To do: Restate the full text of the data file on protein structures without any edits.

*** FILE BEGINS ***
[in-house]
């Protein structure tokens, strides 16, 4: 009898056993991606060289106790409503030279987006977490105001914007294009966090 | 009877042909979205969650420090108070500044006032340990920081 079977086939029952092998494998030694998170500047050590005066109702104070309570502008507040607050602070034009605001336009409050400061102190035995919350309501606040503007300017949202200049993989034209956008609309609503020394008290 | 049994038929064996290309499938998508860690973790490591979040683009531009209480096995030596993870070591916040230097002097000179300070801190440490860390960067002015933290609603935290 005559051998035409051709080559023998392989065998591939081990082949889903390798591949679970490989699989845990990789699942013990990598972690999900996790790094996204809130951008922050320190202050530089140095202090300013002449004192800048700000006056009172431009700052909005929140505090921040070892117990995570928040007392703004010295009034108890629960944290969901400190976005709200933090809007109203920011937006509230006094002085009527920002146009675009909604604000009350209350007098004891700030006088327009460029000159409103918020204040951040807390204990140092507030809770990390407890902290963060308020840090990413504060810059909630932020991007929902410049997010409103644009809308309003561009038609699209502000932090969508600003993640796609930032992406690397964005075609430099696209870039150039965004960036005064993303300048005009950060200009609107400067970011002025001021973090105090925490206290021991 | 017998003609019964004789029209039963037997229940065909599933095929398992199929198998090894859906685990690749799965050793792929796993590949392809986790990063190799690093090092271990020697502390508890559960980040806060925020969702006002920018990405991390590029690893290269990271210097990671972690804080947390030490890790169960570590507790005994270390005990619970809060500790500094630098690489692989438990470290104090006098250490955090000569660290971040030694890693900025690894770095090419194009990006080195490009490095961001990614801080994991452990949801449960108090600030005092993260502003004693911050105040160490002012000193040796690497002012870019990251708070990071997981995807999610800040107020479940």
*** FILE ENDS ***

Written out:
[in-house]
């Protein structure tokens, strides 16, 4: 009898056993991606060289106790409503030279987006977490105001914007294009966090 | 009877042909979205969650420090108070500044006032340990920081 079977086939029952092998494998030694998170500047050590005066109702104070309570502008507040607050602070034009605001336009409050400061102190035995919350309501606040503007300017949202200049993989034209956008609309609503020394008290 | 049994038929064996290309499938998508860690973790490591979040683009531009209480096995030596993870070591916040230097002097000179300070801190440490860390960067002015933290609603935290 005559051998035409051709080559023998392989065998591939081990082949889903390798591949679970490989699989845990990789699942013990990598972690999900996790790094996204809130951008922050320190202050530089140095202090300013002449004192800048700000006056009172431009700052909005929140505090921040070892117990995570928040007392703004010295009034108890629960944290969901400190976005709200933090809007109203920011937006509230006094002085009527920002146009675009909604604000009350209350007098004891700030006088327009460029000159409103918020204040951040807390204990140092507030809770990390407890902290963060308020840090990413504060810059909630932020991007929902410049997010409103644009809308309003561009038609699209502000932090969508600003993640796609930032992406690397964005075609430099696209870039150039965004960036005064993303300048005009950060200009609107400067970011002025001021973090105090925490206290021991 | 017998003609019964004789029209039963037997229940065909599933095929398992199929198998090894859906685990690749799965050793792929796993590949392809986790990063190799690093090092271990020697502390508890559960980040806060925020969702006002920018990405991390590029690893290269990271210097990671972690804080947390030490890790169960570590507790005994270390005990619970809060500790500094630098690489692989438990470290104090006098250490955090000569660290971040030694890693900025690894770095090419194009990006080195490009490095961001990614801080994991452990949801449960108090600030005092993260502003004693911050105040160490002012000193040796690497002012870019990251708070990071997981995807999610800040107020479940």